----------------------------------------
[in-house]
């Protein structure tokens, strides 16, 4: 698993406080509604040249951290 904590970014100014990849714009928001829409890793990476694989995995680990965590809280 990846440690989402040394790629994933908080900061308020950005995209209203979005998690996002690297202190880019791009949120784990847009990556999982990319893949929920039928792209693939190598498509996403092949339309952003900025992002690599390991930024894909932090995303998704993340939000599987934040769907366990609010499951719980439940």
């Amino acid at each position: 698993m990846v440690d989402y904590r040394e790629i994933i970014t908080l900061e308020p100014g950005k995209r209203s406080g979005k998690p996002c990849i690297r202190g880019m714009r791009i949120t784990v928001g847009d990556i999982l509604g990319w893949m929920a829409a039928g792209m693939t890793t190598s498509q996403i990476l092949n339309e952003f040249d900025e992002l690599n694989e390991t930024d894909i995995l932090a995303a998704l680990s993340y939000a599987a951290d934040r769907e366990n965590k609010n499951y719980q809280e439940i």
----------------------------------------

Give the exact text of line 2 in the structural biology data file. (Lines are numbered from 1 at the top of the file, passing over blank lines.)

């Protein structure tokens, strides 16, 4: 698993406080509604040249951290 904590970014100014990849714009928001829409890793990476694989995995680990965590809280 990846440690989402040394790629994933908080900061308020950005995209209203979005998690996002690297202190880019791009949120784990847009990556999982990319893949929920039928792209693939190598498509996403092949339309952003900025992002690599390991930024894909932090995303998704993340939000599987934040769907366990609010499951719980439940």